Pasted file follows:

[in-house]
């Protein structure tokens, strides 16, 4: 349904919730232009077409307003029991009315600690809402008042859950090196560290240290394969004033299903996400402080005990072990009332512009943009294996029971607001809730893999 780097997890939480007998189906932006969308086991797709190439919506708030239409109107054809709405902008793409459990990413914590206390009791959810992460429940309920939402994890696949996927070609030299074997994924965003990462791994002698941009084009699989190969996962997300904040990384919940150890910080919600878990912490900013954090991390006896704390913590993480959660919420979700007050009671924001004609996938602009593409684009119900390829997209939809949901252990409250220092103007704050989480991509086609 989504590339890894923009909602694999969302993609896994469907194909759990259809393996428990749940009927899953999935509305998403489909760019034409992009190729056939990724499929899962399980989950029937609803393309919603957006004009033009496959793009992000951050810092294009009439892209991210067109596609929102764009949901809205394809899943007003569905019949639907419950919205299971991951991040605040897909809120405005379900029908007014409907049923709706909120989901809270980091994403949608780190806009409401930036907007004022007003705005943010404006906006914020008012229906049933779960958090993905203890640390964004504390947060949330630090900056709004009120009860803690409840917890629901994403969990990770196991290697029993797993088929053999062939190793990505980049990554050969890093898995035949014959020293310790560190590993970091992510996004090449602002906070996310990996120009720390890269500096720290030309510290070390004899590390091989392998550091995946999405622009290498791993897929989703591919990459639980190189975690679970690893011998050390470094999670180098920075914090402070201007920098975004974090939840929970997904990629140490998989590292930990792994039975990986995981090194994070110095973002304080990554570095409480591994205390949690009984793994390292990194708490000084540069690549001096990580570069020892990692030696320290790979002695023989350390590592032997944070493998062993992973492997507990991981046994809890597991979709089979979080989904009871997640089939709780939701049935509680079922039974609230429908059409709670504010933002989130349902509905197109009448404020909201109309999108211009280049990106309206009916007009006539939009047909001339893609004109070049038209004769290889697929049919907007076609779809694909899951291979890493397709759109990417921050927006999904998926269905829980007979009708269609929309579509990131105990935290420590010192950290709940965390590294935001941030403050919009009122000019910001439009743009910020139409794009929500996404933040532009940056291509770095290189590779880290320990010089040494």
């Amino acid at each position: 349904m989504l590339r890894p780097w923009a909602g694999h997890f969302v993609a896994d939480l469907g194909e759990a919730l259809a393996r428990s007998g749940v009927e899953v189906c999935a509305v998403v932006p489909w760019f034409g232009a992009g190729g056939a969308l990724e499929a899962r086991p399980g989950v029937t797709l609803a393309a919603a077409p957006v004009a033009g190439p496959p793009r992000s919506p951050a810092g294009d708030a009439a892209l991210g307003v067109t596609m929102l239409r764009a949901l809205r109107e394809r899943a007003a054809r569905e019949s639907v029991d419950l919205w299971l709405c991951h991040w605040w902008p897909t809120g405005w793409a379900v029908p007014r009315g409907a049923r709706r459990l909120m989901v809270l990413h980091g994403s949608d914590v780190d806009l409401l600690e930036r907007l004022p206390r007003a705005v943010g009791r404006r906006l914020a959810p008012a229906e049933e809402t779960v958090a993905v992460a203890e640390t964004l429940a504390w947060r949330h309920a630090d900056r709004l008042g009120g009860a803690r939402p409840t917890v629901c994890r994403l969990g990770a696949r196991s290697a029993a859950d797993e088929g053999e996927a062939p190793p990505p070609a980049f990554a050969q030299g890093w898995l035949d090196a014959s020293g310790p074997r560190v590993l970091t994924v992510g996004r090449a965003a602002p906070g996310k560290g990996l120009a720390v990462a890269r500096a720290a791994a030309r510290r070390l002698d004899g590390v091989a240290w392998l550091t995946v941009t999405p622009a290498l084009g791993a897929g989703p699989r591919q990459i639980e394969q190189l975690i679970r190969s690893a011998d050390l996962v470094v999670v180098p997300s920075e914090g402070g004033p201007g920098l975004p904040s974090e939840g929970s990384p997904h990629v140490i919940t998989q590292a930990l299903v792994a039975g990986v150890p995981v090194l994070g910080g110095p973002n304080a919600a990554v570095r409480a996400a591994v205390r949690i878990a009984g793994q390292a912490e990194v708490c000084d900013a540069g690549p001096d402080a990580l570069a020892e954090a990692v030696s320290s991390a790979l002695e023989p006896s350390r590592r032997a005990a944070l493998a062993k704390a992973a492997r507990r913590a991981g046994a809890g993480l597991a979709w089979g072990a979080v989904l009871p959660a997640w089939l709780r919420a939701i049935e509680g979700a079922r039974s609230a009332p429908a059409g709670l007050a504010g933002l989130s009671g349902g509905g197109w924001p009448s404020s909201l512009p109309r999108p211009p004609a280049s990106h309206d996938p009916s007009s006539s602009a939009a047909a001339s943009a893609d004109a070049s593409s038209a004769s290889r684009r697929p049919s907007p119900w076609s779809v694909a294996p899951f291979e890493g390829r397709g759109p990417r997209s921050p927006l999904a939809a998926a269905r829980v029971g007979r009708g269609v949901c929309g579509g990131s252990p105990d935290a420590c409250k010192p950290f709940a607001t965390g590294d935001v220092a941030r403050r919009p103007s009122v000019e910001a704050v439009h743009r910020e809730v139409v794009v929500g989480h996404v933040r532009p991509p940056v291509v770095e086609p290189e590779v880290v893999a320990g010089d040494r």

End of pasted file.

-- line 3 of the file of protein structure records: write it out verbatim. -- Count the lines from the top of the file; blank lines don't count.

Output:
């Amino acid at each position: 349904m989504l590339r890894p780097w923009a909602g694999h997890f969302v993609a896994d939480l469907g194909e759990a919730l259809a393996r428990s007998g749940v009927e899953v189906c999935a509305v998403v932006p489909w760019f034409g232009a992009g190729g056939a969308l990724e499929a899962r086991p399980g989950v029937t797709l609803a393309a919603a077409p957006v004009a033009g190439p496959p793009r992000s919506p951050a810092g294009d708030a009439a892209l991210g307003v067109t596609m929102l239409r764009a949901l809205r109107e394809r899943a007003a054809r569905e019949s639907v029991d419950l919205w299971l709405c991951h991040w605040w902008p897909t809120g405005w793409a379900v029908p007014r009315g409907a049923r709706r459990l909120m989901v809270l990413h980091g994403s949608d914590v780190d806009l409401l600690e930036r907007l004022p206390r007003a705005v943010g009791r404006r906006l914020a959810p008012a229906e049933e809402t779960v958090a993905v992460a203890e640390t964004l429940a504390w947060r949330h309920a630090d900056r709004l008042g009120g009860a803690r939402p409840t917890v629901c994890r994403l969990g990770a696949r196991s290697a029993a859950d797993e088929g053999e996927a062939p190793p990505p070609a980049f990554a050969q030299g890093w898995l035949d090196a014959s020293g310790p074997r560190v590993l970091t994924v992510g996004r090449a965003a602002p906070g996310k560290g990996l120009a720390v990462a890269r500096a720290a791994a030309r510290r070390l002698d004899g590390v091989a240290w392998l550091t995946v941009t999405p622009a290498l084009g791993a897929g989703p699989r591919q990459i639980e394969q190189l975690i679970r190969s690893a011998d050390l996962v470094v999670v180098p997300s920075e914090g402070g004033p201007g920098l975004p904040s974090e939840g929970s990384p997904h990629v140490i919940t998989q590292a930990l299903v792994a039975g990986v150890p995981v090194l994070g910080g110095p973002n304080a919600a990554v570095r409480a996400a591994v205390r949690i878990a009984g793994q390292a912490e990194v708490c000084d900013a540069g690549p001096d402080a990580l570069a020892e954090a990692v030696s320290s991390a790979l002695e023989p006896s350390r590592r032997a005990a944070l493998a062993k704390a992973a492997r507990r913590a991981g046994a809890g993480l597991a979709w089979g072990a979080v989904l009871p959660a997640w089939l709780r919420a939701i049935e509680g979700a079922r039974s609230a009332p429908a059409g709670l007050a504010g933002l989130s009671g349902g509905g197109w924001p009448s404020s909201l512009p109309r999108p211009p004609a280049s990106h309206d996938p009916s007009s006539s602009a939009a047909a001339s943009a893609d004109a070049s593409s038209a004769s290889r684009r697929p049919s907007p119900w076609s779809v694909a294996p899951f291979e890493g390829r397709g759109p990417r997209s921050p927006l999904a939809a998926a269905r829980v029971g007979r009708g269609v949901c929309g579509g990131s252990p105990d935290a420590c409250k010192p950290f709940a607001t965390g590294d935001v220092a941030r403050r919009p103007s009122v000019e910001a704050v439009h743009r910020e809730v139409v794009v929500g989480h996404v933040r532009p991509p940056v291509v770095e086609p290189e590779v880290v893999a320990g010089d040494r």